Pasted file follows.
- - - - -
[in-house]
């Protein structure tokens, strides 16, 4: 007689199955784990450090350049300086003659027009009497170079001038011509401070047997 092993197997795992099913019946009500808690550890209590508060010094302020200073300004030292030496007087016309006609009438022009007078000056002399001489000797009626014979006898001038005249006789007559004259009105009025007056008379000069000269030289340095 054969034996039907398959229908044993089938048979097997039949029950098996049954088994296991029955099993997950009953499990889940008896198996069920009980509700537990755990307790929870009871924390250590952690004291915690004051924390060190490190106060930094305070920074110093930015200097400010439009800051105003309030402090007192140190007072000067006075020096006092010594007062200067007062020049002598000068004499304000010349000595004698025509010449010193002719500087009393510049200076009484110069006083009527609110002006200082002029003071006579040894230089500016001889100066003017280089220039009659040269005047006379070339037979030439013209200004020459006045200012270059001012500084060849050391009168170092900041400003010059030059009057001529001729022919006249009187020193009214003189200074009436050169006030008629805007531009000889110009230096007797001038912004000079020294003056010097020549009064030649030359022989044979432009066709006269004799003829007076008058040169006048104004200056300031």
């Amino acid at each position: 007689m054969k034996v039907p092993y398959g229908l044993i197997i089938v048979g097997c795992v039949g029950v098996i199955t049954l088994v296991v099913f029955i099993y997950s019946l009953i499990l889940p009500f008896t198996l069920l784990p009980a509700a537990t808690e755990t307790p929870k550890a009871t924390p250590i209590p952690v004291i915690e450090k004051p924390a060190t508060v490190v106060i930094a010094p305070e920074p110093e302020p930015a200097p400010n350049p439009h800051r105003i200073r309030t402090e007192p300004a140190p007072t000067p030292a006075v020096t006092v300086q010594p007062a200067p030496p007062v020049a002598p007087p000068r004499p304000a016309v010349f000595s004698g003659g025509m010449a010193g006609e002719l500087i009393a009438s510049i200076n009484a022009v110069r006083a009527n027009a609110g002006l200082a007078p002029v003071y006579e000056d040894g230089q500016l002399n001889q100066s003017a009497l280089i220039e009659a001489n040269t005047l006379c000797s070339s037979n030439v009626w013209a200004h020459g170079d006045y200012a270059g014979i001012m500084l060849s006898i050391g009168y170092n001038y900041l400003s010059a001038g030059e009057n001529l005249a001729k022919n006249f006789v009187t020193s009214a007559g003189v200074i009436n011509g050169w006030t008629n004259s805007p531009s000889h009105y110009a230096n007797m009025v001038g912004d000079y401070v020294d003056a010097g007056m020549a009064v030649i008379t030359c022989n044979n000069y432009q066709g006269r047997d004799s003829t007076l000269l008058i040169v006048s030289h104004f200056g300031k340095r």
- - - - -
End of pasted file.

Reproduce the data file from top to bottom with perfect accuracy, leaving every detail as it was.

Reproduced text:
[in-house]
């Protein structure tokens, strides 16, 4: 007689199955784990450090350049300086003659027009009497170079001038011509401070047997 092993197997795992099913019946009500808690550890209590508060010094302020200073300004030292030496007087016309006609009438022009007078000056002399001489000797009626014979006898001038005249006789007559004259009105009025007056008379000069000269030289340095 054969034996039907398959229908044993089938048979097997039949029950098996049954088994296991029955099993997950009953499990889940008896198996069920009980509700537990755990307790929870009871924390250590952690004291915690004051924390060190490190106060930094305070920074110093930015200097400010439009800051105003309030402090007192140190007072000067006075020096006092010594007062200067007062020049002598000068004499304000010349000595004698025509010449010193002719500087009393510049200076009484110069006083009527609110002006200082002029003071006579040894230089500016001889100066003017280089220039009659040269005047006379070339037979030439013209200004020459006045200012270059001012500084060849050391009168170092900041400003010059030059009057001529001729022919006249009187020193009214003189200074009436050169006030008629805007531009000889110009230096007797001038912004000079020294003056010097020549009064030649030359022989044979432009066709006269004799003829007076008058040169006048104004200056300031």
């Amino acid at each position: 007689m054969k034996v039907p092993y398959g229908l044993i197997i089938v048979g097997c795992v039949g029950v098996i199955t049954l088994v296991v099913f029955i099993y997950s019946l009953i499990l889940p009500f008896t198996l069920l784990p009980a509700a537990t808690e755990t307790p929870k550890a009871t924390p250590i209590p952690v004291i915690e450090k004051p924390a060190t508060v490190v106060i930094a010094p305070e920074p110093e302020p930015a200097p400010n350049p439009h800051r105003i200073r309030t402090e007192p300004a140190p007072t000067p030292a006075v020096t006092v300086q010594p007062a200067p030496p007062v020049a002598p007087p000068r004499p304000a016309v010349f000595s004698g003659g025509m010449a010193g006609e002719l500087i009393a009438s510049i200076n009484a022009v110069r006083a009527n027009a609110g002006l200082a007078p002029v003071y006579e000056d040894g230089q500016l002399n001889q100066s003017a009497l280089i220039e009659a001489n040269t005047l006379c000797s070339s037979n030439v009626w013209a200004h020459g170079d006045y200012a270059g014979i001012m500084l060849s006898i050391g009168y170092n001038y900041l400003s010059a001038g030059e009057n001529l005249a001729k022919n006249f006789v009187t020193s009214a007559g003189v200074i009436n011509g050169w006030t008629n004259s805007p531009s000889h009105y110009a230096n007797m009025v001038g912004d000079y401070v020294d003056a010097g007056m020549a009064v030649i008379t030359c022989n044979n000069y432009q066709g006269r047997d004799s003829t007076l000269l008058i040169v006048s030289h104004f200056g300031k340095r």